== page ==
Last Stand is the last thing The Division needs right now

It’s nearly been a year since I first reviewed The Division, and while I had fun, its attempt to tap into Diablo’s and Destiny’s endlessly replayable loot loop was misdirected and tiring. New gear was slow to acquire, characters looked the same between max and min levels, and the open world was an empty mob-killing chore hell. 

Things started looking up with patch. 1.4. The introduction of World Tiers made the entire game replayable on harder difficulties, extending the quest for better gear while making loot drop like candy at the tipped over candy store. But it was still the same grind, just longer and kinder. 

With the Last Stand expansion and patch 1.6, Ubisoft is making a big push to diversify The Division with enough hooks to keep everyone around. But the overwhelming sentiment within the community, and from what I gathered after spending another a few more hours in the public test server (PTS), is that before Last Stand or the Dark Zone or any new feature can be fun, some huge imbalances in the stat, skills, and loot systems need to be addressed as soon as possible. 

Last Stand’s first stand

As the final mode coming to The Division as part of the season pass, Last Stand has the impossible task of pleasing everyone. It won’t. For some, PvP is alienating from the start, and in a game in dire need of new zones, enemy types, and mission design, I feel it too. As a response to the Dark Zone’s impromptu free-for-all encounters, Last Stand’s team-based instanced PvP could be a direct way for players to min-max creative builds and test team compositions—that is, with enough time to bake in the PTS.

Last Stand pits teams of eight against one another on a repurposed chunk of the Dark Zone where the goal is to capture and hold as many terminals as possible. The team that holds more terminals builds up their score quicker, and wins the game. But a few wrinkles have been thrown in to mix things up. Enemy mobs still roam, and players can take them out to earn a currency used during the match to build defenses, such as turrets to protect a spawn point or scanners that detect enemy movement in a designated area. And gear is normalized, meaning item levels even out to make things as fair as possible.

The problem is, what should play like a straightforward cover shooter capture point mode doesn’t at all. Check out this snippet from YouTuber MarcoStyle’s excellent video about the patch. Cover is only a means to pump up numbers, not hide from direct enemy fire.

See the whole video here. MarcoStyle breaks down his issues with 1.6 in detail.

His team was able to lock down the opposing team’s spawn point using a lethal combination of Smart Cover (a damage and defense buff), stat bonuses that give a 90 percent boost in all damage resilience, and an AoE heal on a five-second cooldown. Despite item levels evening out from normalization, stat bonuses still stack, and so too do cooldowns on abilities and the amount of damage players with the right gear take from any brand of assault.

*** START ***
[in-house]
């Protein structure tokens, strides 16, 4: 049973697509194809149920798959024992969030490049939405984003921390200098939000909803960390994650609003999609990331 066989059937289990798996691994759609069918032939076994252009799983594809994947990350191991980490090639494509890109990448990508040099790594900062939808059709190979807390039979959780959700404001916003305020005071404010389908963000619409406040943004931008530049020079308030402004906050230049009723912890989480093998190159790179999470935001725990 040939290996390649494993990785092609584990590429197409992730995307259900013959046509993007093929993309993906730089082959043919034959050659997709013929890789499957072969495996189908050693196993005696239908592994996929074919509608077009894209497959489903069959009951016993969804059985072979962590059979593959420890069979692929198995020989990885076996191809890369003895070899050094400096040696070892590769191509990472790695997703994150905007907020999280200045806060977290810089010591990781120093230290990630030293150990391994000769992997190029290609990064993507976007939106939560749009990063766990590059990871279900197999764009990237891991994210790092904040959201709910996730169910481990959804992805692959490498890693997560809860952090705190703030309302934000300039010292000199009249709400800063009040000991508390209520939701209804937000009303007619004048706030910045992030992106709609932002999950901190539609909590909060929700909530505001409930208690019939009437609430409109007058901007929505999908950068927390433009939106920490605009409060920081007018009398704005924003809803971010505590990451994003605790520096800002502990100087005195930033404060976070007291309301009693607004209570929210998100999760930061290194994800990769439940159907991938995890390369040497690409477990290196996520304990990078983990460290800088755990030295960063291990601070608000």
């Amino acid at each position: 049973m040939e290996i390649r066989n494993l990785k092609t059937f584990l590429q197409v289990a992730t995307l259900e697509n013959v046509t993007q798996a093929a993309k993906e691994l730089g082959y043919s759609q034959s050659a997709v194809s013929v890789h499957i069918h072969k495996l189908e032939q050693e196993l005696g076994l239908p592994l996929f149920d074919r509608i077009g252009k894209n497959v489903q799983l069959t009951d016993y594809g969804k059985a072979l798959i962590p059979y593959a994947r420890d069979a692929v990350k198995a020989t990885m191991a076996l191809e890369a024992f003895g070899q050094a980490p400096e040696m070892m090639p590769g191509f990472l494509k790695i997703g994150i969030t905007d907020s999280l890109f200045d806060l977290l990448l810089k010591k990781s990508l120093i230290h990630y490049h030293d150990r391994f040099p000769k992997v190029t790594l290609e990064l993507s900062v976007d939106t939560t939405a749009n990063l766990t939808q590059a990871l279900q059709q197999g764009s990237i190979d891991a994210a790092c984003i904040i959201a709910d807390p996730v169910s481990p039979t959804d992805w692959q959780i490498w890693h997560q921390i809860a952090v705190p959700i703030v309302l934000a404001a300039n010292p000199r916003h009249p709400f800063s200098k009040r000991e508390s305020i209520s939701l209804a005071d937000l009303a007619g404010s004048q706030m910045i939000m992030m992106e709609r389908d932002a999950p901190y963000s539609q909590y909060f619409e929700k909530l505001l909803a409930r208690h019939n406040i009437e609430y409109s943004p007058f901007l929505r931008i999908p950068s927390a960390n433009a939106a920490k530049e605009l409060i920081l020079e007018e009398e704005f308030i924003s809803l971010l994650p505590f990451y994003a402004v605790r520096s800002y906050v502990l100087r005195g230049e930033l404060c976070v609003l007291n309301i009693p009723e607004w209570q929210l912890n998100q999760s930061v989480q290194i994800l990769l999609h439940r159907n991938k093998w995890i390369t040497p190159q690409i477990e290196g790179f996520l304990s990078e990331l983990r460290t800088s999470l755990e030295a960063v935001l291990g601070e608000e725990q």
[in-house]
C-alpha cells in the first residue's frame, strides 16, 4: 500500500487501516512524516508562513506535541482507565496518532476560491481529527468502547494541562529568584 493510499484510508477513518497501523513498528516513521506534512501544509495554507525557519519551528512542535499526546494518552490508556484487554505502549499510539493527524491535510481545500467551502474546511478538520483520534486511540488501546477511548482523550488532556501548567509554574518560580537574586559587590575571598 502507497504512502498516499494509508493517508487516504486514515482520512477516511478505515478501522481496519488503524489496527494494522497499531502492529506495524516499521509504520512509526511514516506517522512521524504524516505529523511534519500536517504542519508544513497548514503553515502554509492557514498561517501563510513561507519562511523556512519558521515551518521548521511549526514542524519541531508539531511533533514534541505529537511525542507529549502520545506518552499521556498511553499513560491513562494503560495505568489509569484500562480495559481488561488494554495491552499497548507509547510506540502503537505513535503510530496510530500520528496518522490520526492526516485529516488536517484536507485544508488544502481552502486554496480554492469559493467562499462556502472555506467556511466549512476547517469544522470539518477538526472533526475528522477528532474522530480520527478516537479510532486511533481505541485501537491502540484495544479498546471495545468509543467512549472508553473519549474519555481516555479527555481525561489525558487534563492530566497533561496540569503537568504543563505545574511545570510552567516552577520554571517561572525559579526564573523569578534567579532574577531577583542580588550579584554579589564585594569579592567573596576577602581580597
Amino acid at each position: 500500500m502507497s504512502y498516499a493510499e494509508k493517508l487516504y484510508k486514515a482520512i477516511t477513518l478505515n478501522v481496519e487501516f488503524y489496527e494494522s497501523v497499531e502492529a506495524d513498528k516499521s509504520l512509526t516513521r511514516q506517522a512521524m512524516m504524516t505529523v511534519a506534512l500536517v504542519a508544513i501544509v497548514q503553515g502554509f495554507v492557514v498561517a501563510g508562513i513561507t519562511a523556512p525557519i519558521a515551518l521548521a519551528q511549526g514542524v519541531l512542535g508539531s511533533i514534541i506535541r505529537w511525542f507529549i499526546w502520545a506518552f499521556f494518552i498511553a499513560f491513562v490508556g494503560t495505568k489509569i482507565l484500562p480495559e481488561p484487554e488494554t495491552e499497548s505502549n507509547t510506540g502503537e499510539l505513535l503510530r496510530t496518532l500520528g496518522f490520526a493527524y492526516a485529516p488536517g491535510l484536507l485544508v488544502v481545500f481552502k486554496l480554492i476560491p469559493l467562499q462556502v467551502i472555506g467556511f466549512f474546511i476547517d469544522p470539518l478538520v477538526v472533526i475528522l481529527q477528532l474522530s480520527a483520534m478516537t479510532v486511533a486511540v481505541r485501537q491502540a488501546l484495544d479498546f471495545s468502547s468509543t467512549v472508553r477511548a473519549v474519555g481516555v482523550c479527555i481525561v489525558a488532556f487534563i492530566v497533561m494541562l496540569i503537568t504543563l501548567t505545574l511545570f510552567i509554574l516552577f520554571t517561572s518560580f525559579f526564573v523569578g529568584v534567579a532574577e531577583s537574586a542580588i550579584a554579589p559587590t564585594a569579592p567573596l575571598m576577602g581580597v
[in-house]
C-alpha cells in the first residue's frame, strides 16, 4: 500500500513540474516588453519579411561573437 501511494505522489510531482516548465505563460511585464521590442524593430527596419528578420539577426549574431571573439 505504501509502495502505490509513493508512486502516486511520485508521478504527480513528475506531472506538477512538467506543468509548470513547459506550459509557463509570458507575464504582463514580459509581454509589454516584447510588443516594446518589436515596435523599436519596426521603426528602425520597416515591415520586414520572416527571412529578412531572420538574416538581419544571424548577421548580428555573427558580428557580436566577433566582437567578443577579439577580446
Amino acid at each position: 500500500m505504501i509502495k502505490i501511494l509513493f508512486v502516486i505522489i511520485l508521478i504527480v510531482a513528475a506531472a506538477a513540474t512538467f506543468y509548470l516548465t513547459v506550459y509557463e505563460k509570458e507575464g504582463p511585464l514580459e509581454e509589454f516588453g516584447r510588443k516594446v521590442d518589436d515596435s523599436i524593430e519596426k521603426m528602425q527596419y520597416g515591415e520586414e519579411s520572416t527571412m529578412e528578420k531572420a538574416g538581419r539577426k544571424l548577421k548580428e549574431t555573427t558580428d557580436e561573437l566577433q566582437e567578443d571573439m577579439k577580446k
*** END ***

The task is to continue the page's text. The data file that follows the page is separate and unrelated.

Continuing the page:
What’s the use of tactical stop-and-pop maneuvering if damage resilience makes anything but emptying a few magazines at point blank viable?

The result is a messy stew of ability spamming and forced encounters in the open. What’s the use of tactical stop-and-pop maneuvering if damage resilience makes anything but emptying a few magazines at point blank viable?  

Last Stand is an interesting mode on paper, but extrapolating gear primarily designed against AI mobs and intentionally skewed encounters in the Dark Zone isn’t going to make a smooth transition into standardized, focused PvP competition. Abilities like Smart Cover stacked with damage resilience gear bonuses weren’t built to defend against teams of eight equally capable human opponents—they were built to handle swarms of dopey AI mobs. Last Stand, which isn’t even available until you hit the level cap, attracts experienced players looking to tweak builds for peak performance. Unless something is done to focus the skill ceiling on pointing and shooting rather than reading Excel spreadsheets, it’ll be exploited.

Keep in mind, this is all on the public test server, so changes could drop at any moment, and in the official release things might work perfectly.

Mode a la mode

But even if Ubisoft cracks the code and nails a perfect balance that makes developing a competitive PvE mode inside a larger PvE casing easy-peasy, players are still unhappy that there hasn’t been a larger focus on building out more zones and adding more missions.

Just a few recent popular posts on The Division's subreddit. Hover over and click pause to read, or check out the front page yourself. 

In Year One of The Division, its identity hasn’t solidified at all. The Underground DLC sprinkled new missions and loot throughout an unremarkable setting, but the Survival DLC delivered an entirely new game mode. It’s been well received, but as another appendage to nurture, Ubisoft might be spreading itself too thin—extra thin with Last Stand, another separate mode to bottle feed. 

Putting out mode after mode doesn’t seem sustainable or a great way to build a strong player base, but it sure is fascinating. As baffling as the update cycle has been, I hope to see another year or three out of The Division. I enjoy it despite its confusion. Throwing spaghetti at the wall to see what sticks takes time in game development, but surely something will dry up and stay.

James Davenport

James is stuck in an endless loop, playing the Dark Souls games on repeat until Elden Ring and Silksong set him free. He's a truffle pig for indie horror and weird FPS games too, seeking out games that actively hurt to play. Otherwise he's wandering Austin, identifying mushrooms and doodling grackles.